"If a Type 5 noun suffix is used (section 3.3.5), it follows the verb, which, when used to modify the noun in this way, can have no other suffix except the rover -qu' emphatic. The Type 5 noun suffix follows -qu'... veng tInqu'Daq in the very big city." (TKD 50)

"There is an idiomatic expression still heard with reasonable frequency which makes use of all three cardinal direction terms: tIngvo' 'evDaq chanDaq. Literally, this means from area-southwestward to area-northwestward to area eastward, but the idiom means all around, all over, all over the place. It is used in the same place in a sentence that the noun Dat "everywhere" might be used, but it is much more emphatic: tIngvo' 'evDaq chanDaq jIlengpu' I've traveled all over the place. A more archaic form of the idiom is tIngvo' 'evDaq 'evvo' chanDaq (literally, from area-southwestward to area-northwestward, from area-northwestward to area eastward), but the three-word version (without the repetition of 'ev) has all but totally replaced it." (st.k 11/21/99)

Example sentences:

at my feet TKD

at/to the Federation battle cruisers TKD

veng tInDaq
in the big city TKD

veng tInqu'Daq
in the very big city TKD

teplIj yIwoH 'ej pa'lIjDaq yIjaH
Pick up your baggage and go to your room. CK

ghorgh pa'wIjDaq jIchegh
When can I return to my room? CK

qabwIjDaq Soj tu'lu'bej
There's food all over my face. CK

tachDaq choDor'a'
Will you escort me to a bar? CK

pa'Daq qaStaH nuq
What's happening over there? [sic] CK

reH HIvje'lIjDaq 'Iwghargh Datu'jaj
May you always find a bloodworm in your glass! PK

QuvlIjDaq yIH tu'be'lu'jaj
May your coordinates be free of tribbles! PK

DopDaq qul yIchenmoH QobDI' ghu'
Set fire on the side when there is danger. PK

reH latlh qabDaq qul tuj law' Hoch tuj puS
The fire is always hotter on someone else's face. PK

lojmIt poSDaq Daq pagh
No one eavesdrops at an open door. PK

juHwIjDaq Dochvetlh vItlhap
I will take that to my home. PK

Ho'Du'lIjDaq to'baj 'uSHom lughoDlu'bogh tu'lu'
You have some stuffed tobbaj leg in your teeth. PK

naDev juHlIjDaq cha'logh jISopneSchugh vaj jIquv
It would be an honor to eat twice here at your house, your Honor. PK

logh veQDaq bachchugh, yoH 'e' toblaHbe' SuvwI'
Shooting space garbage is no test of a warrior's mettle. (ST5 notes)

qIbDaq SuvwI''e' SoH Dun law' Hoch Dun puS
You would be the greatest warrior in the galaxy. ST5

qIrq.  DujHomDaq ghaHtaH!
Kirk. He's on the shuttlecraft! ST5

DIHIvbe'ch[ugh] qo'chajDaq toy'wI''a' DImoj
Attack or be slaves in their world. ST6

QongDaqDaq Qotbe' tlhInganpu'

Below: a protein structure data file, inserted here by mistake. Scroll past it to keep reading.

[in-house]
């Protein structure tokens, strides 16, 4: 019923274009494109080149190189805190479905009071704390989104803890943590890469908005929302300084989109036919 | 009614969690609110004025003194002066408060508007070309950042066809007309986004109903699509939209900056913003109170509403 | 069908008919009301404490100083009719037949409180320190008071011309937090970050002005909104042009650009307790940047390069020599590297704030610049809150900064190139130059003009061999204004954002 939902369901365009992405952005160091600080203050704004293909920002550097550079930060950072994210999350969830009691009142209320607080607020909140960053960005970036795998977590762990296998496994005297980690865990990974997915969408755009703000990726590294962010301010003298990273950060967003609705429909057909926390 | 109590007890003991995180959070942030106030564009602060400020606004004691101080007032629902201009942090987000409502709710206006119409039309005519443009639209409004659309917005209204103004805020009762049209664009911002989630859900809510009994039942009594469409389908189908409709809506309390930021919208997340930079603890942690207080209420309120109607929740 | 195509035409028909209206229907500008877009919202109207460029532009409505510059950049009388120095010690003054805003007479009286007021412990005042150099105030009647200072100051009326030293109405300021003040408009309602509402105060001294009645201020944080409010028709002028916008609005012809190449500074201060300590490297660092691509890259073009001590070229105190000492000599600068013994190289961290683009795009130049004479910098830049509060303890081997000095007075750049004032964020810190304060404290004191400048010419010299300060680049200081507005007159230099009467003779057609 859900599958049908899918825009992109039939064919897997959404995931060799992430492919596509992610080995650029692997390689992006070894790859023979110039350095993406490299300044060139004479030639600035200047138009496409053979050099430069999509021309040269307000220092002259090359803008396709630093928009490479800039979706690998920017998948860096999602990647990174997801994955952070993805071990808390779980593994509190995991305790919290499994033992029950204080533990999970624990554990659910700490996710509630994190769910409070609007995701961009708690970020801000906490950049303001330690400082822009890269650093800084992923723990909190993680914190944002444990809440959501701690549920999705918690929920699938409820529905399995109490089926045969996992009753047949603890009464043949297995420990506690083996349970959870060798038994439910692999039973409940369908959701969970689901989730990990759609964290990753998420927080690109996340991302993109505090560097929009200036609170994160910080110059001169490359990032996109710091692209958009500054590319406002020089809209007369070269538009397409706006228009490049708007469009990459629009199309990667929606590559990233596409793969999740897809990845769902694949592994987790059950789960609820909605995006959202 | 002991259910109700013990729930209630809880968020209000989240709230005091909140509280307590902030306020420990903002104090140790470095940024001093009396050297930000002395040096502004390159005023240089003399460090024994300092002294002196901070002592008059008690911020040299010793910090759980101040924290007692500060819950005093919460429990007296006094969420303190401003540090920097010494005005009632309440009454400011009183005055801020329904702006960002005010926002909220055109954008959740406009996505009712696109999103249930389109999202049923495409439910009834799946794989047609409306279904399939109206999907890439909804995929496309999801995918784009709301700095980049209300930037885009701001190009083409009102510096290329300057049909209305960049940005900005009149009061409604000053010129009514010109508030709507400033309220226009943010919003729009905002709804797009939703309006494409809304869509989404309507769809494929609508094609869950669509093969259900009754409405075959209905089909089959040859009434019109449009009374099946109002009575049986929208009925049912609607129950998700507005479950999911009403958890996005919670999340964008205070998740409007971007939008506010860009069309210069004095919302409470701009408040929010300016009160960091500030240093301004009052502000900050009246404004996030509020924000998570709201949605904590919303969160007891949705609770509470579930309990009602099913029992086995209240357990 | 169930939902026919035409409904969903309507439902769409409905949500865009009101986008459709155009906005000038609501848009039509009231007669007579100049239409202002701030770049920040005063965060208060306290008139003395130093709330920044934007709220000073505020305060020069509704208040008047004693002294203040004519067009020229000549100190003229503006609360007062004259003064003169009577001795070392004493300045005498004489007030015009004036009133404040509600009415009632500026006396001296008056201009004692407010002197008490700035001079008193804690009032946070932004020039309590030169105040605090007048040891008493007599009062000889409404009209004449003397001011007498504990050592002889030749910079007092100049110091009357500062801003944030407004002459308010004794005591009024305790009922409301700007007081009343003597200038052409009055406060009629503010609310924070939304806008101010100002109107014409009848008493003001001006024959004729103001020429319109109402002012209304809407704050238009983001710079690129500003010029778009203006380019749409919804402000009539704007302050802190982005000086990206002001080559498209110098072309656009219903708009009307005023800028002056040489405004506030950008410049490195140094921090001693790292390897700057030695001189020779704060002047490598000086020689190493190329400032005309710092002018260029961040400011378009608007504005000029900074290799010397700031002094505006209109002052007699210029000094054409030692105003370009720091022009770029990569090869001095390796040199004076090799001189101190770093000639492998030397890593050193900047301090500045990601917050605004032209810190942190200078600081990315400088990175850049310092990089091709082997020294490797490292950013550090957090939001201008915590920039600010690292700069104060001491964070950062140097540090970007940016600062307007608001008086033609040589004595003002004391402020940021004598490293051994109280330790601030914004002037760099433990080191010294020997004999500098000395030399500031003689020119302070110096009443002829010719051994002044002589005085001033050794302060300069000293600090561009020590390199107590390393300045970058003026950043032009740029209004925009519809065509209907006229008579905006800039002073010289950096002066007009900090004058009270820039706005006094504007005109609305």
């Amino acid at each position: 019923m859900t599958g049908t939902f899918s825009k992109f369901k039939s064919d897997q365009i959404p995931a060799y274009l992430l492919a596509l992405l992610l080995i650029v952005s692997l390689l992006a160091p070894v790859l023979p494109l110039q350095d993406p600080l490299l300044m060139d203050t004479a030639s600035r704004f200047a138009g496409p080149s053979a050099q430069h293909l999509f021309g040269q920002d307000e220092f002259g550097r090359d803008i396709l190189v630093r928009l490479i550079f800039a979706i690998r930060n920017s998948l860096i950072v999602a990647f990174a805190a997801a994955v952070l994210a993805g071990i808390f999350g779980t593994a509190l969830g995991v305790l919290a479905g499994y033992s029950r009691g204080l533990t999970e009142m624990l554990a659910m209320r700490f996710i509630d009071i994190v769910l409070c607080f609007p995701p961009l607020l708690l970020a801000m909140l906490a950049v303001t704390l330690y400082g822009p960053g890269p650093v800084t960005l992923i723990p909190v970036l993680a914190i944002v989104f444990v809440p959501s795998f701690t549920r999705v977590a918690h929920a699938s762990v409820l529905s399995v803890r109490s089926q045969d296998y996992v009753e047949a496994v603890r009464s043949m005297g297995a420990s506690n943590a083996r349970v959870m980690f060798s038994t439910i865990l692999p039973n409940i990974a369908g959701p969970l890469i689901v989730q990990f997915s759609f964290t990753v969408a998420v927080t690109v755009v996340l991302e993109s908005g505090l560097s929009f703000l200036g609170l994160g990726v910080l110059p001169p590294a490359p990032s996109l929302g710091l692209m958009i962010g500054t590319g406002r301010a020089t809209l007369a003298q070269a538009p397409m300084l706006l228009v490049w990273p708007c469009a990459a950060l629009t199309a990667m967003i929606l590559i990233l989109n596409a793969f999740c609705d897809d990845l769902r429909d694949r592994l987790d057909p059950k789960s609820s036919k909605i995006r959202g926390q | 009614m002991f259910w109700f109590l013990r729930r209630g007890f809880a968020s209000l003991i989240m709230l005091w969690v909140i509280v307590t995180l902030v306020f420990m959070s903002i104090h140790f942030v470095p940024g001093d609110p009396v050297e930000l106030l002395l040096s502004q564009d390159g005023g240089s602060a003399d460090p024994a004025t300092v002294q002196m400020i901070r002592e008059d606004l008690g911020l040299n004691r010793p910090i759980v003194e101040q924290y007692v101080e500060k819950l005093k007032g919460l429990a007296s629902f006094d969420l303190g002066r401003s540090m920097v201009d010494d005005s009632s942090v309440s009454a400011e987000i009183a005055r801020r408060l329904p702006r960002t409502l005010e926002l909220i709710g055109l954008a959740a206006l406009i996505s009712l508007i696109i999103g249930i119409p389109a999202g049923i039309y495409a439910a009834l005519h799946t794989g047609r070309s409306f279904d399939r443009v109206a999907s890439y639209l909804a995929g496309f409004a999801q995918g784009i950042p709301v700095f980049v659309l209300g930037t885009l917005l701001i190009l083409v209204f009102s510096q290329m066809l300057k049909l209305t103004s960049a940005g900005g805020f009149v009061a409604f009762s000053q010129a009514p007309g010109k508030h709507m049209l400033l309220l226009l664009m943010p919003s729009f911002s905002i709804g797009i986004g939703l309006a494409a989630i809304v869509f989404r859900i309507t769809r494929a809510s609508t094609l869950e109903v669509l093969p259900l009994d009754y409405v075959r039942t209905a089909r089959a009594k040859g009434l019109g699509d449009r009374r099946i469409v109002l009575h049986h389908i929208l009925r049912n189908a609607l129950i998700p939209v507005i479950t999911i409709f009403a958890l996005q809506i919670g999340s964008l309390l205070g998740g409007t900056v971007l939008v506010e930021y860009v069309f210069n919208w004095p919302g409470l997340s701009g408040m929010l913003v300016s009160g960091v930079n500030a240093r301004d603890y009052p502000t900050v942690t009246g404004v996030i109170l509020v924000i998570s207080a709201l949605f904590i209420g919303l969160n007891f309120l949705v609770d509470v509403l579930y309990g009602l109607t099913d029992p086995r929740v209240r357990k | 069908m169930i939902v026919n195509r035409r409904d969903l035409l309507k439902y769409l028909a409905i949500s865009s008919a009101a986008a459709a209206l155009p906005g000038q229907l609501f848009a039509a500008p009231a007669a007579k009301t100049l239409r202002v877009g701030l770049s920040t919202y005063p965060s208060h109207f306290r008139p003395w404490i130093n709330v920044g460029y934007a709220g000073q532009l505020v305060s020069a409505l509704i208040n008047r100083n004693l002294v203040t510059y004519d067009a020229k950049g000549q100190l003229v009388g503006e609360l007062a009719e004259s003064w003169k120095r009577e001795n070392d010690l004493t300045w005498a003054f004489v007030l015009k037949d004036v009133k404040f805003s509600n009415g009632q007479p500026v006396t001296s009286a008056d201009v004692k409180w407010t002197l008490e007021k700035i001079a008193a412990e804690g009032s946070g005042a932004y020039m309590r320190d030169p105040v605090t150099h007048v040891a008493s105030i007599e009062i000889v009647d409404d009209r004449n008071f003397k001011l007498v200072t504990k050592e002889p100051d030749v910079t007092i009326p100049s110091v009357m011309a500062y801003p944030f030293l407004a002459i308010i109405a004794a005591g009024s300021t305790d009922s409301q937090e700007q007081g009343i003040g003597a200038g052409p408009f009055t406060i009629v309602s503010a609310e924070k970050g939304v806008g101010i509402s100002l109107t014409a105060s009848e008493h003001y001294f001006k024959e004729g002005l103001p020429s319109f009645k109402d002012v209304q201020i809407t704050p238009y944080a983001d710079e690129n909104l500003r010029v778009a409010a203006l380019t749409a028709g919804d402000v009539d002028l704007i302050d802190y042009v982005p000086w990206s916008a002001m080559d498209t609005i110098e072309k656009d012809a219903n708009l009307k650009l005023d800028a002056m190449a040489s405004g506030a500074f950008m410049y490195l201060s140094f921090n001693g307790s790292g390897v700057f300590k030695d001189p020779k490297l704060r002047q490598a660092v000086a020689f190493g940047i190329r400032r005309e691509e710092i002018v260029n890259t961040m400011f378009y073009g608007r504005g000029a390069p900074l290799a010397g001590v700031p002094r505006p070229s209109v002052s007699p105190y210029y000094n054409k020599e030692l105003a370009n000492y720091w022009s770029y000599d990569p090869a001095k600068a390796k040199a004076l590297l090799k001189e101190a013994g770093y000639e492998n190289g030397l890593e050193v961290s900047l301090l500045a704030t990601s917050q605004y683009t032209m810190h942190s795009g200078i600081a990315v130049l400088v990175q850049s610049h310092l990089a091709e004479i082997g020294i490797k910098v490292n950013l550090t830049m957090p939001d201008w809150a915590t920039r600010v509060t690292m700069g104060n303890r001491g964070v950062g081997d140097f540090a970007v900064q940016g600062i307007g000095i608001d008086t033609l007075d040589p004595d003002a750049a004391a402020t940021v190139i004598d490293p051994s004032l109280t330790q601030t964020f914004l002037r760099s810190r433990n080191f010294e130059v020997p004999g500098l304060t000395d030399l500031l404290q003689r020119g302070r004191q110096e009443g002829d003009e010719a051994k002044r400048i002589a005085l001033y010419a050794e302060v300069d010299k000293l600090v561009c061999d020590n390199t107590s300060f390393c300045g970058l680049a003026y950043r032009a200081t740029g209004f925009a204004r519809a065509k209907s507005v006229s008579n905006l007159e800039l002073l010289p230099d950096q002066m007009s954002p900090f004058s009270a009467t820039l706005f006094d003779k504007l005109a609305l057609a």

Klingons do not lie in bed. TKW

wa' Dol nIvDaq matay'DI' maQap
We succeed together in a greater whole. TKW

meQtaHbogh qachDaq Suv qoH neH
Only a fool fights in a burning house. TKW

HurDaq tu'HomI'raHvetlh yIlan
Get that piece of junk out of here! KCD

bIghHa'Daq ghaHtaH qama''e'
The prisoner is in the prison. KGT

quSDaq bIba'
You sit in a chair. KGT
(IDIOM: What you said is quite obvious").

bIQ'a'Daq 'oHtaH 'etlh'e'
The sword is in the ocean. KGT
(IDIOM: something has ended, it is impossible to return to a prior condition)

mIvwIjDaq poghlIj vIcha'
I display your glove on my helmet KGT
(implies that the postponed matter is between the speaker and the addressee)

ghopDu'wIjDaq yInmeyraj vIlaj
I accept your lives into my hands. KGT

pa'vamDaq jIbIr
I am cold in this room. KGT

latlh HIvje'Daq 'Iw HIq bIr vIqang!
I pour the cold bloodwine into another glass! KGT

poSDaq nIHDaq je QamtaHvIS SuvwI'pu', chaH jojDaq yItnIS lopwI'
The initiate must pass through a gauntlet of warriors. S9

Hoch tlhIngan DujDaq So'wI' jomlu'
All Klingon vessels are equipped with a cloaking device... S33

ngongmeH wa' DujDaq nuHmey nISbe'bogh So'wI' jomlu'pu'
[A cloaking device which didn't disrupt weaponry was installed in one experimental ship.] S33 -

loghDaq lupDujHom qoDDaq bIlengtaHvIS, nIbuQbogh novpu' DaSuv
Battle menacing aliens in a shuttlecraft journey through space. STX

quwargh tach Qe' je qoDDaq Hov leng Soj DatIv
Enjoy Star Trek themed food and drink at Quark's Bar and Restaurant. STX

cha' choQmey naQ tu'lu' 'ej tep choQ bIngDaq lo' law' bID choQ tu'lu'
2 Full Decks and a Half Utility Deck under the Cargo Deck. KBOP

muDDaq 'eDSeHcha lulaQlu'bogh: jav
Atmospheric Take-Off/Landing Thrusters - 6. KBOP

telDaq wovmoHwI'mey
wing lights. KBOP

nISwI' talmey: cha' (telDaq lujomlu')
Disruptor Cannon - 2 (Wing Mounted) KBOP

nISwI': cha' chang'engmey (telDaq lujomlu', nItebHa' lubaHlu')
Disruptor - 2 Pairs (Wing Mounted, Fire Linked) KBOP

telDaq wovmoHwI'mey
Wing Lights. KBOP

'ay'vamDaq nuHmey tIQeq
Target weapons on this location. (ENT "Affliction")

meyrI'Daq 'oHtaH gho'e'
The circle is in the square. [qep'a' 2005]

lupDujHomDaq jIchegh
I return on the shuttle. (st.k 7/99)

lupDujHomDaq may'Duj vIchegh
I return to the battle cruiser on the shuttle. (st.k 7/99)

raSDaq jengva' vItatlh
I return the plate to the table. (st.k 7/99)

pa'Daq jItatlh'egh
I return to the room. (st.k 7/99)

yuQDaq vIleng
I travel to the planet. (HQ 12/1998)

yuQDaq jIleng
I roam (around/about) on the planet. (HQ 12/1998)

SoHDaq Sum raS
You are near the table. (HQ 12/1998)

ghobe'. jIHDaq Sum raS
No. The table is near me. (HQ 12/1998)

"When used with nouns with the locative suffix -Daq, the finger verbs mean point (with a specific finger) at or towards." (HQ 10.2:8)

qI'empeqDaq jIqan
(I think that) K'mpec is old
(lit. "I point at K'mpec with my little finger").  (HQ 10.2:11)

maghwI'Daq jISIq
I point at the traitor with my index finger.
I point out the traitor with my index finger. (HQ 10.2:11)

DungDaq qan
point the little finger upwards. (HQ 10.2:11)

ghIchwIjDaq jISIq
I point at my nose with my index finger. (HQ 10.2:11)

ghIchwIjDaq jISIq'egh
I pick my nose with my index finger. (HQ 10.2:11)

maghwI'Daq SIq naQjej
the spear points at the traitor.
He/she points at the traitor with his/her spear. (HQ 10.2:11)

maghwI'Daq SIq naQjejwIj
my spear points at the traitor.
I point at the traitor with my spear. (HQ 10.2:11)

maghwI'Daq SIqmeH naQjejwIj lo' SuvwI'
the warrior uses my spear to point at the traitor
the warrior points at the traitor with my spear. (HQ 10.2:11)

DungDaq Hom
point upwards with the second toe. (HQ 10.2:11)

nujDajDaq mar'egh ghu
the baby sucks its big toe. (HQ 10.2:11)

jaghwI'Daq jIHom
I use (my) second toe at my enemy
(IDIOM: I claim my enemy is unworthy or week) (HQ 10.2:11)

Canon Master of the Klingons